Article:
The clearest sign of self-sabotage is your life being misaligned with your values and your vision for the future. Identify the goal that you want to achieve (such as having a clean, decluttered environment) and then identify which of your behaviors are undermining that goal (such as going to bed without washing the dishes or clearing off your desk).
One of the most common examples of self-sabotage is procrastination. Though we want to achieve our goals, we delay or avoid doing the things that will help us to achieve them. Other forms of self-sabotage include poor money management, overworking, substance abuse, or not taking prescribed medication. Self-sabotage can be as simple as forgetting to cancel subscriptions that you don’t use or as complex as repeatedly allowing childhood trauma to manifest in adult relationships, without taking steps to address the trauma.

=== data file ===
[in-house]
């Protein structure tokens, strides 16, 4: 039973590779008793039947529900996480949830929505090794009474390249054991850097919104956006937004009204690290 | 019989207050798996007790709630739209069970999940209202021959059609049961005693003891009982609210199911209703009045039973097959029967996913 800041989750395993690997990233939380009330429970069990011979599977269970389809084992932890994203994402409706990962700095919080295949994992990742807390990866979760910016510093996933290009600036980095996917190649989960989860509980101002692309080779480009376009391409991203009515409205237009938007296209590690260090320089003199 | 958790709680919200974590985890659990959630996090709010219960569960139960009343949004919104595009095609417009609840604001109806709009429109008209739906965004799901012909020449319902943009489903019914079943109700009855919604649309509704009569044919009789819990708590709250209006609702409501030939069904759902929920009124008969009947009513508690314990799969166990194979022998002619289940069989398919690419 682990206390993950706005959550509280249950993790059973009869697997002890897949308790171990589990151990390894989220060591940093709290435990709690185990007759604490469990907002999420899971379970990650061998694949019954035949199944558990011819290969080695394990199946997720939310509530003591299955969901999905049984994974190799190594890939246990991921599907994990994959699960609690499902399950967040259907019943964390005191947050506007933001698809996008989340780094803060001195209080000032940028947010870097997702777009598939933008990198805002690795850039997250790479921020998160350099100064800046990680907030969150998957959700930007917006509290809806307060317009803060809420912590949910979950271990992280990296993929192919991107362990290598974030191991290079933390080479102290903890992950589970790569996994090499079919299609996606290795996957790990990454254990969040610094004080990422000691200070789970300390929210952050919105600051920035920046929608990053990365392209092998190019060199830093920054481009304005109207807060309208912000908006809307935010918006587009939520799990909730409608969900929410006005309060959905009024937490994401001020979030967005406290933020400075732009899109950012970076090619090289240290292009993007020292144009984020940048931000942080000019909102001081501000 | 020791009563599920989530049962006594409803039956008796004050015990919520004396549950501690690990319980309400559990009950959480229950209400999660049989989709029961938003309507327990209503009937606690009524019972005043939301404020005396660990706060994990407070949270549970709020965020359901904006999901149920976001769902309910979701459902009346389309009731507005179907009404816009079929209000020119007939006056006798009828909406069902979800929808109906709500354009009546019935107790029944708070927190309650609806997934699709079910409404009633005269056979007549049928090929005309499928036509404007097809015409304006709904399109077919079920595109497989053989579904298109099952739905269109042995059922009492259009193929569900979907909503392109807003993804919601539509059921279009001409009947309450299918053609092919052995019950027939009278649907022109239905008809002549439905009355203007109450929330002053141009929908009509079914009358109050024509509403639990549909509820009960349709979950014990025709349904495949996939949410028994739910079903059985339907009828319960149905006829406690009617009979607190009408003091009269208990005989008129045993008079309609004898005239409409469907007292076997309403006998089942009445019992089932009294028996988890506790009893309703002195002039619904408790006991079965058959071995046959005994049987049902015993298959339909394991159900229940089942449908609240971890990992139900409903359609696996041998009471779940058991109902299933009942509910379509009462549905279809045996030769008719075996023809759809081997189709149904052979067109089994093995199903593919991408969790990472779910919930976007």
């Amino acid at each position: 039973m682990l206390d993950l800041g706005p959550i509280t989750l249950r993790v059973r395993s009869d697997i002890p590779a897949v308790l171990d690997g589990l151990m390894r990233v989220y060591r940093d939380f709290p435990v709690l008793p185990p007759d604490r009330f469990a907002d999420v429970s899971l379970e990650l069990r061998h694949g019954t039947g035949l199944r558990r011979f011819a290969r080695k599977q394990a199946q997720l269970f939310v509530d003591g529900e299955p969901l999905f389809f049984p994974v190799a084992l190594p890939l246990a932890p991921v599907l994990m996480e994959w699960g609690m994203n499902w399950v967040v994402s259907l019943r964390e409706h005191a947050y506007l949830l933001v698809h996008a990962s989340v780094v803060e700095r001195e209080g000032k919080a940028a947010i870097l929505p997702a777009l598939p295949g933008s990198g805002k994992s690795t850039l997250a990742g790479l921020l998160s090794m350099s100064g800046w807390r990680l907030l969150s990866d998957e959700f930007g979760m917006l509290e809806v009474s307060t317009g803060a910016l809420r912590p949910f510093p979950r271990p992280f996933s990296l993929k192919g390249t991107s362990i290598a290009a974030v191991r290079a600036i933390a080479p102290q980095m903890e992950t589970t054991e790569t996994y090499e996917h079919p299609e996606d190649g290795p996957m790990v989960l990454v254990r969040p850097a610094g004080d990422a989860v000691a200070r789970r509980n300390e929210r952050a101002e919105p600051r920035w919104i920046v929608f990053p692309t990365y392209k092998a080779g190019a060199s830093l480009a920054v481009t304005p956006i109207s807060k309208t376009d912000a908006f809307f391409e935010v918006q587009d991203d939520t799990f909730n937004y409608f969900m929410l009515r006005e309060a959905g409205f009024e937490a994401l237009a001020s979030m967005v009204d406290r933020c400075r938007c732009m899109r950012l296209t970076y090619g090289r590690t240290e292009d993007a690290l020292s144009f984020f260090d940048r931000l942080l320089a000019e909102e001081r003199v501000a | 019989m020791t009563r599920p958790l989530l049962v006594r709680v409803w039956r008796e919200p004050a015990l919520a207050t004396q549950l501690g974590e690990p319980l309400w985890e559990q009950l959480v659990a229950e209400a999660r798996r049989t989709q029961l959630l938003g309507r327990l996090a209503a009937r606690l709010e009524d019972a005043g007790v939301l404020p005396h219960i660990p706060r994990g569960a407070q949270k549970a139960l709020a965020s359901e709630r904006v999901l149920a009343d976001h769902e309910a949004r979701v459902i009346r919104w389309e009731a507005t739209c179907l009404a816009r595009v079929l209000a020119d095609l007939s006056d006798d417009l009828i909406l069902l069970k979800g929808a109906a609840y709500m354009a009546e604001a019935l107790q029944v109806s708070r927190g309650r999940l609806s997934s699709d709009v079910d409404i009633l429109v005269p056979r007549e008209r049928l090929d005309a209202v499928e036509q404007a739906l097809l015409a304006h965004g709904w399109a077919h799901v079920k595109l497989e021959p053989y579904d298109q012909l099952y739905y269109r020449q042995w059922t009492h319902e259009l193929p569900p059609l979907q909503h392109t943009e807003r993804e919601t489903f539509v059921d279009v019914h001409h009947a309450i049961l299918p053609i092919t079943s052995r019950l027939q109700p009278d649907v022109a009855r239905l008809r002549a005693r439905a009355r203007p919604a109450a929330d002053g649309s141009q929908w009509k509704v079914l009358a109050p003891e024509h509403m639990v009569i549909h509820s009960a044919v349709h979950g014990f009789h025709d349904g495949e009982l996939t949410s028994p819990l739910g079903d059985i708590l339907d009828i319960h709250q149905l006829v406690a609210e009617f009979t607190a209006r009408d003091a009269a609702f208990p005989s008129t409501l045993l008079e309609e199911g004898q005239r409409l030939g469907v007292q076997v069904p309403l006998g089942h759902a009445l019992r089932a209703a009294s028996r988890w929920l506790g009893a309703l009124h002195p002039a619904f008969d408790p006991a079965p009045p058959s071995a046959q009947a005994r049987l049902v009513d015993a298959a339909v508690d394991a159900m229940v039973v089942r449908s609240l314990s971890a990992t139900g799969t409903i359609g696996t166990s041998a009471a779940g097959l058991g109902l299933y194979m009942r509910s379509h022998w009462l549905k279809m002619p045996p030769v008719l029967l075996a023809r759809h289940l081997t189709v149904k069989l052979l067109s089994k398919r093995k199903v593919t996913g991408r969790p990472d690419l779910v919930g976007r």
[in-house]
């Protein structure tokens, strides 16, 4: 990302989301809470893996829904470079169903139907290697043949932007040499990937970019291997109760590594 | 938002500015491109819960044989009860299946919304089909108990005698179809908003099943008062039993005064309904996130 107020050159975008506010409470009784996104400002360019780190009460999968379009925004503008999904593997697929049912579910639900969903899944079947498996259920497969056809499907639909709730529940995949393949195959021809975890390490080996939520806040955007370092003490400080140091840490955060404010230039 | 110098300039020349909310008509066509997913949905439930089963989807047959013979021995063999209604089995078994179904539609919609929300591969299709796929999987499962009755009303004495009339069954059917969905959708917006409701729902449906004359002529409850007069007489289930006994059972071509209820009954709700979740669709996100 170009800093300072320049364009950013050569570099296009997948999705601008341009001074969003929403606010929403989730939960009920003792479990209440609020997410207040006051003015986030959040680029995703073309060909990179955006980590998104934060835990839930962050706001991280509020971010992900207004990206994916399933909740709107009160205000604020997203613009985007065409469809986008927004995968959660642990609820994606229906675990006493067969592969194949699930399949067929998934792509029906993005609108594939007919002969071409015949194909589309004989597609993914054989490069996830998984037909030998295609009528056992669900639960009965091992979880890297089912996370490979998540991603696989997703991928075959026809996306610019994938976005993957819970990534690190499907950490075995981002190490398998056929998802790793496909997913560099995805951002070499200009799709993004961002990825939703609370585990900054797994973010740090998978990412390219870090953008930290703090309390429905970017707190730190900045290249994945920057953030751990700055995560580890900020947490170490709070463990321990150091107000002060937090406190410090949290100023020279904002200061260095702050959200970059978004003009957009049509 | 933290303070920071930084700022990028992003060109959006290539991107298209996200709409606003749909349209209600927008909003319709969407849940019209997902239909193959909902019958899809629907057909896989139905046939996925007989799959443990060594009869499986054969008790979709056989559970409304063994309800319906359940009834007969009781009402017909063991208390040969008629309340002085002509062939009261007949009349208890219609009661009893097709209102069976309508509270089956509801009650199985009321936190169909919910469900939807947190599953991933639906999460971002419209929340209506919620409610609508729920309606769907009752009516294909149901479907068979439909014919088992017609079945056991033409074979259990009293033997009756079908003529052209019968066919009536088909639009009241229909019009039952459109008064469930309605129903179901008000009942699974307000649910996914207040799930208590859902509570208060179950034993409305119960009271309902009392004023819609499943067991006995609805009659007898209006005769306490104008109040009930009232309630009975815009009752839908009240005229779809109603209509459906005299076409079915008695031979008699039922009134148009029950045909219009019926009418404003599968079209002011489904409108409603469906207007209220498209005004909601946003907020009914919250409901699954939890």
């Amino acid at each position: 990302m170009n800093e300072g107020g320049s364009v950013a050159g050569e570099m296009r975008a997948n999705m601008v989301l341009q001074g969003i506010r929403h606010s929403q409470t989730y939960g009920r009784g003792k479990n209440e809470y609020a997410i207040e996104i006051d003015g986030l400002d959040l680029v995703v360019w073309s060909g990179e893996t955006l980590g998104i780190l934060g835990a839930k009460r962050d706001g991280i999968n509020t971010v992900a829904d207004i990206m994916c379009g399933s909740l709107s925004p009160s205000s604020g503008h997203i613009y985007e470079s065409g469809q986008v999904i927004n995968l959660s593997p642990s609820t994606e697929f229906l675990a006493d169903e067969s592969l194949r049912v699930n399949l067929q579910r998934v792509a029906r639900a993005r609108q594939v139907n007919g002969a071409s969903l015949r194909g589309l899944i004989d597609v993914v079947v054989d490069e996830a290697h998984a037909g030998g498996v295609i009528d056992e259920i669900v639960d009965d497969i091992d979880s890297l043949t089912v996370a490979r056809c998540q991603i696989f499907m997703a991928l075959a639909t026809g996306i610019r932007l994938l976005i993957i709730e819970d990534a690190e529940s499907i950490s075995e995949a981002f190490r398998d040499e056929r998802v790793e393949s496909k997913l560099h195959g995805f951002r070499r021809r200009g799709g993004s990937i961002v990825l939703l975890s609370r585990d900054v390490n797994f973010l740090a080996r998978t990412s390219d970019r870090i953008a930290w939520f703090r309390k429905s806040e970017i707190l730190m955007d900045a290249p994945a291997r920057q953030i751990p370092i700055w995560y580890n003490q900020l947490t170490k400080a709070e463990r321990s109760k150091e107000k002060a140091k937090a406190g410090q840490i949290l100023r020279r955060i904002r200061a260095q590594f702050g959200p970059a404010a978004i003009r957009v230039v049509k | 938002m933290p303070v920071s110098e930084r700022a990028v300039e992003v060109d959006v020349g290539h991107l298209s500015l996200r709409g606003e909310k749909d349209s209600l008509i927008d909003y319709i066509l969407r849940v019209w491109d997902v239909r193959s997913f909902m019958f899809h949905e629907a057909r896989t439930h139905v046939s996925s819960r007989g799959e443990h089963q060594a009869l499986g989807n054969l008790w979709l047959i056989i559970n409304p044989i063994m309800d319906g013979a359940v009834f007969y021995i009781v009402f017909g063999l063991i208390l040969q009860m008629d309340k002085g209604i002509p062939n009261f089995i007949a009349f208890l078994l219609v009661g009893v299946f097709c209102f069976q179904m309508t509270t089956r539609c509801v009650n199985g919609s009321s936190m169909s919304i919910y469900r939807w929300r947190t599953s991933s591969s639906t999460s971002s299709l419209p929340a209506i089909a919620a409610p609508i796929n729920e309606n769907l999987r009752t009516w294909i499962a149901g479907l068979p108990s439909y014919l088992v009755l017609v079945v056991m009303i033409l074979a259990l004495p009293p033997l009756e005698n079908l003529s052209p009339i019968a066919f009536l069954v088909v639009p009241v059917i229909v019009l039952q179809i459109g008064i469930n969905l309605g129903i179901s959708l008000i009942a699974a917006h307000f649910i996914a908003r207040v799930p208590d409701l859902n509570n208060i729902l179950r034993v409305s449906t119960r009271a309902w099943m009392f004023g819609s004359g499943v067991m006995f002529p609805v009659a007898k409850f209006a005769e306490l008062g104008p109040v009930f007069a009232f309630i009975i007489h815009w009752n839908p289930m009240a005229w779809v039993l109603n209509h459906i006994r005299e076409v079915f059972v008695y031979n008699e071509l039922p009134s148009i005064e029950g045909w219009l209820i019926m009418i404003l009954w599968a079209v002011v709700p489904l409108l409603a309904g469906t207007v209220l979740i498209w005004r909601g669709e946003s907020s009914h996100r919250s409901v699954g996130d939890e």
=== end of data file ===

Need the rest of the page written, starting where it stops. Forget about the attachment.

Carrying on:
Another common example of self-sabotage is chronic lateness. Lateness can negatively affect both our professional and personal lives. Substance abuse is another common form of self-sabotage, which can impact all aspects of our lives, including our finances, health, career and relationships. A fear of intimacy commitment is another common way that we sabotage ourselves. These fears can make it incredibly difficult to maintain both romantic and platonic relationships.
Negative thought patterns can also manifest in self-sabotaging behaviors. For example, if you have the unhelpful core belief that you will never find love, you may be reluctant to do the very things that would lead to you finding love. If you have the unhelpful core belief that people are not to be trusted, you could be preventing yourself from enjoying the benefits of being vulnerable in your close relationships or from getting the help that you may need.